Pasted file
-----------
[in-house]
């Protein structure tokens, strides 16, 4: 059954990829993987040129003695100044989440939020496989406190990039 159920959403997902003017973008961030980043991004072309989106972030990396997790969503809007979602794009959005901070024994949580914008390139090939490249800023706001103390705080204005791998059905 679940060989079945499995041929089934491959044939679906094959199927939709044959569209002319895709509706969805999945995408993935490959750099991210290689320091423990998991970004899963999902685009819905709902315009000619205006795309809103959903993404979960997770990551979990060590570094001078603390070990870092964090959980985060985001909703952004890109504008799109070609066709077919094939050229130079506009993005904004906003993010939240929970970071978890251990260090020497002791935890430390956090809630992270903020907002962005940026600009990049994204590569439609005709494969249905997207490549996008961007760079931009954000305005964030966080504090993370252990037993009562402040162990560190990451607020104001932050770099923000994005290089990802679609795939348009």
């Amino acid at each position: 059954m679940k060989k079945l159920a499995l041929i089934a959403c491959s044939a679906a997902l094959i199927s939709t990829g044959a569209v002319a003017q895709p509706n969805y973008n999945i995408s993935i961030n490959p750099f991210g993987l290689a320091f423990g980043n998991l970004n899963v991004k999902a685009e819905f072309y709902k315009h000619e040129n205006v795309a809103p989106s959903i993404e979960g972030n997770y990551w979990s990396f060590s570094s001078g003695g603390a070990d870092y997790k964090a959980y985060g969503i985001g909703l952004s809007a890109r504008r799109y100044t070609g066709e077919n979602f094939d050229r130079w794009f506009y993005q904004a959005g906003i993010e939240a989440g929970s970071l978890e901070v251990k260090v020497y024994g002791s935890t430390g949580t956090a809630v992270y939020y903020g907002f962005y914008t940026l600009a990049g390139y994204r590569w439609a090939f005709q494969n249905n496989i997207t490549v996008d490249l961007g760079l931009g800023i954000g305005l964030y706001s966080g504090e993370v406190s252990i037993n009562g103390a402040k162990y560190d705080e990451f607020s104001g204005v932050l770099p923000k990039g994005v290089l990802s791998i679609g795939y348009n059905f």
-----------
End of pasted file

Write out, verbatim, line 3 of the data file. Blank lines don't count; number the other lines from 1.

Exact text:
């Amino acid at each position: 059954m679940k060989k079945l159920a499995l041929i089934a959403c491959s044939a679906a997902l094959i199927s939709t990829g044959a569209v002319a003017q895709p509706n969805y973008n999945i995408s993935i961030n490959p750099f991210g993987l290689a320091f423990g980043n998991l970004n899963v991004k999902a685009e819905f072309y709902k315009h000619e040129n205006v795309a809103p989106s959903i993404e979960g972030n997770y990551w979990s990396f060590s570094s001078g003695g603390a070990d870092y997790k964090a959980y985060g969503i985001g909703l952004s809007a890109r504008r799109y100044t070609g066709e077919n979602f094939d050229r130079w794009f506009y993005q904004a959005g906003i993010e939240a989440g929970s970071l978890e901070v251990k260090v020497y024994g002791s935890t430390g949580t956090a809630v992270y939020y903020g907002f962005y914008t940026l600009a990049g390139y994204r590569w439609a090939f005709q494969n249905n496989i997207t490549v996008d490249l961007g760079l931009g800023i954000g305005l964030y706001s966080g504090e993370v406190s252990i037993n009562g103390a402040k162990y560190d705080e990451f607020s104001g204005v932050l770099p923000k990039g994005v290089l990802s791998i679609g795939y348009n059905f």